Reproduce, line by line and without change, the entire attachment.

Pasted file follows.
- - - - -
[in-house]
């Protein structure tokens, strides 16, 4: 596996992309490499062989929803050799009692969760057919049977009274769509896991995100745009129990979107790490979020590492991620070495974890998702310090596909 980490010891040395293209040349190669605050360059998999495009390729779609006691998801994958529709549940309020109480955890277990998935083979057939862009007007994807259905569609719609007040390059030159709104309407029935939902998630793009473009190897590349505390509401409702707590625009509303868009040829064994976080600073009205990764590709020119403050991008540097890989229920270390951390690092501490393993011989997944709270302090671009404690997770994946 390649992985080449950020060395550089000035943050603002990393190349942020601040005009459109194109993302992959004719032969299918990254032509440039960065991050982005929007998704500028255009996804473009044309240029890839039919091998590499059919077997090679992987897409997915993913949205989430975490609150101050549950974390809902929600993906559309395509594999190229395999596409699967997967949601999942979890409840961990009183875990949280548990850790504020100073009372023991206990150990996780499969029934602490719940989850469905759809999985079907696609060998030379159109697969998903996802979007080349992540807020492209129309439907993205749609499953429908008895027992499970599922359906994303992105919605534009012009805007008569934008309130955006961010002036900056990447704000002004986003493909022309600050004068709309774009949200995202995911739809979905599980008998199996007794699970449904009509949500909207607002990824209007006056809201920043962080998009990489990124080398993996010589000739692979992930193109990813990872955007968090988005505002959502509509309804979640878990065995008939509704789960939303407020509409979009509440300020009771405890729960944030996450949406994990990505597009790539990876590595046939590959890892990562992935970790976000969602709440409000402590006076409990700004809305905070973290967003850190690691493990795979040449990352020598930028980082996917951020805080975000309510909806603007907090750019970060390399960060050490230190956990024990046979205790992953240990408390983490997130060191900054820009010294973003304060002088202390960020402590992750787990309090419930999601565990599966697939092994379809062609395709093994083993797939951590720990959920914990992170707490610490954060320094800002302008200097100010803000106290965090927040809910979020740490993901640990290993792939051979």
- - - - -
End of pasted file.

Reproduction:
[in-house]
């Protein structure tokens, strides 16, 4: 596996992309490499062989929803050799009692969760057919049977009274769509896991995100745009129990979107790490979020590492991620070495974890998702310090596909 980490010891040395293209040349190669605050360059998999495009390729779609006691998801994958529709549940309020109480955890277990998935083979057939862009007007994807259905569609719609007040390059030159709104309407029935939902998630793009473009190897590349505390509401409702707590625009509303868009040829064994976080600073009205990764590709020119403050991008540097890989229920270390951390690092501490393993011989997944709270302090671009404690997770994946 390649992985080449950020060395550089000035943050603002990393190349942020601040005009459109194109993302992959004719032969299918990254032509440039960065991050982005929007998704500028255009996804473009044309240029890839039919091998590499059919077997090679992987897409997915993913949205989430975490609150101050549950974390809902929600993906559309395509594999190229395999596409699967997967949601999942979890409840961990009183875990949280548990850790504020100073009372023991206990150990996780499969029934602490719940989850469905759809999985079907696609060998030379159109697969998903996802979007080349992540807020492209129309439907993205749609499953429908008895027992499970599922359906994303992105919605534009012009805007008569934008309130955006961010002036900056990447704000002004986003493909022309600050004068709309774009949200995202995911739809979905599980008998199996007794699970449904009509949500909207607002990824209007006056809201920043962080998009990489990124080398993996010589000739692979992930193109990813990872955007968090988005505002959502509509309804979640878990065995008939509704789960939303407020509409979009509440300020009771405890729960944030996450949406994990990505597009790539990876590595046939590959890892990562992935970790976000969602709440409000402590006076409990700004809305905070973290967003850190690691493990795979040449990352020598930028980082996917951020805080975000309510909806603007907090750019970060390399960060050490230190956990024990046979205790992953240990408390983490997130060191900054820009010294973003304060002088202390960020402590992750787990309090419930999601565990599966697939092994379809062609395709093994083993797939951590720990959920914990992170707490610490954060320094800002302008200097100010803000106290965090927040809910979020740490993901640990290993792939051979």